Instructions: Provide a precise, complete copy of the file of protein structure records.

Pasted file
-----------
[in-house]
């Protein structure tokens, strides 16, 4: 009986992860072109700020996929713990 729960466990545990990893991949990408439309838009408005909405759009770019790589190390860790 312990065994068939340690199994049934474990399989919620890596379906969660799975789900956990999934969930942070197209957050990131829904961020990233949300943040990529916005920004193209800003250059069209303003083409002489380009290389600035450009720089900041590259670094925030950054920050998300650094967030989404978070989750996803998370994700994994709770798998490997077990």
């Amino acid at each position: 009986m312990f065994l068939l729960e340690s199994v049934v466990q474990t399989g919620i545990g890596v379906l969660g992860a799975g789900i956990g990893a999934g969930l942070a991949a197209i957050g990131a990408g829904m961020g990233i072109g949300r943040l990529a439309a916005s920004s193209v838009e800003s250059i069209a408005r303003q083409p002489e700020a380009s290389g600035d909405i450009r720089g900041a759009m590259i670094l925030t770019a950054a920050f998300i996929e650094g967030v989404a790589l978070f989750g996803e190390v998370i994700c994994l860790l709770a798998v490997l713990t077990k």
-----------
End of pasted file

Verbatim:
[in-house]
């Protein structure tokens, strides 16, 4: 009986992860072109700020996929713990 729960466990545990990893991949990408439309838009408005909405759009770019790589190390860790 312990065994068939340690199994049934474990399989919620890596379906969660799975789900956990999934969930942070197209957050990131829904961020990233949300943040990529916005920004193209800003250059069209303003083409002489380009290389600035450009720089900041590259670094925030950054920050998300650094967030989404978070989750996803998370994700994994709770798998490997077990």
């Amino acid at each position: 009986m312990f065994l068939l729960e340690s199994v049934v466990q474990t399989g919620i545990g890596v379906l969660g992860a799975g789900i956990g990893a999934g969930l942070a991949a197209i957050g990131a990408g829904m961020g990233i072109g949300r943040l990529a439309a916005s920004s193209v838009e800003s250059i069209a408005r303003q083409p002489e700020a380009s290389g600035d909405i450009r720089g900041a759009m590259i670094l925030t770019a950054a920050f998300i996929e650094g967030v989404a790589l978070f989750g996803e190390v998370i994700c994994l860790l709770a798998v490997l713990t077990k």